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Sat 6 Dec 2014

Yangon's Shwedagon Paya

Yangon’s Shwedagon Paya

Today I went to the Shwedagon Paya in Yangon, likely the most well-known symbol of the city today. Other than being an impressive piece of devotional architecture, it also has been the site of public protests since the British ruled Burma to the present day. It is probably the most sacred place in the country yet it is also the site of the recent military regime’s most brutal repression, a place where they have violently quashed peaceful protests.

Shwedagon Paya

Shwedagon Paya

Shwedagon Paya

Shwedagon Paya

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Tharrawaddy Min Bell, aka Maha Tissada Gandha Bell. (There are children playing under the far side of the bell).

President Obama striking the Tharrawaddy Min Bell in 2012 during his visit to Burma. (Public domain photo by Pete Souza, White House Photographer.)

There were many monks present on the grounds. I also noticed many lay people meditating or praying. In fact, I was surprised at the number of lay people visiting, and I noted that most of them were not actively praying or meditating. Being a Saturday, it seemed many came with their families and/or friends and had decided to make a daylong outing of their visit. Groups had laid down blankets and had brought picnic lunches. Adults were lounging and chatting in the shaded areas of the Shwedagon complex, while small children scampered around nearby. It seemed to be a simple but significant communal ritual.

On the way to and from the pagoda I became aware of a peculiar thing about Yangon traffic. Not unusual for a large city, there were a substantial number of cars on the road, though nowhere near as many as I saw in other large Asian cities. Consistent with my impression of a country that had a small, wealthy elite and masses of poor people, I was not surprised that almost all the cars were either the ubiquitous old, white, beat-up Toyota taxi cabs, or newer upscale luxury models.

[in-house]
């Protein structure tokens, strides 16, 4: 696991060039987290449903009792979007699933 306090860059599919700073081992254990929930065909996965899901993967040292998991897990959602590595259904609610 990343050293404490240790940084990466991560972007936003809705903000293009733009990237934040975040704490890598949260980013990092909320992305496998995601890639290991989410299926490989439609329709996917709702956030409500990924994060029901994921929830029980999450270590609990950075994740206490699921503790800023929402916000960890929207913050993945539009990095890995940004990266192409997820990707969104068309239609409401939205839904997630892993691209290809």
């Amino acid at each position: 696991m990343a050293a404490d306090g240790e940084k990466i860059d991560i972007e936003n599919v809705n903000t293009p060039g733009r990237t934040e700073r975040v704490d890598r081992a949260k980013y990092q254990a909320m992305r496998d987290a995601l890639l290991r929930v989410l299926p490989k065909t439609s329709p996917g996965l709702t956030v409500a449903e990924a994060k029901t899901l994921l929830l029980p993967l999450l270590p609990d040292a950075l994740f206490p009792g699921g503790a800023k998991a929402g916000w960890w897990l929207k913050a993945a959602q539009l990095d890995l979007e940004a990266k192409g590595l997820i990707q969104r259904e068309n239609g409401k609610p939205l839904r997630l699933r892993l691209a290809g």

But I was surprised at the complete lack of motorcycles, scooters and even bicycles on the roads. Could people here not afford them? Or did everyone prefer to take the bus? (The latter seemed highly unlikely given that most of the buses were aging hulks belching black diesel exhaust, overloaded with passengers who held on for dear life as they hung out of the open doorways).

While doing some reading about recent Burmese history, I found my answer. In the book Burma’s Spring, British journalist Rosalind Russell reports that all two-wheelers “were banned purportedly for reasons of safety but in fact as a means of control.” With the people only able to rely on buses, Russell states, “the junta reasoned, mass movement in the city was fully controlled — a flash demonstration would be impossible to organise.”

Yes, there is WiFi at the Shwedagon Paya!

Yes, there is WiFi at the Shwedagon Paya!

Old colonial building, Yangon.

Old colonial building, Yangon.

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One thought on “Sat 6 Dec 2014

  1. Jyotsna Sreenivasan says:

    Two-wheeler ban — interesting that you noticed the lack of two-wheelers. Shocking (or maybe not so shocking) that it is a form of political control.

    Like

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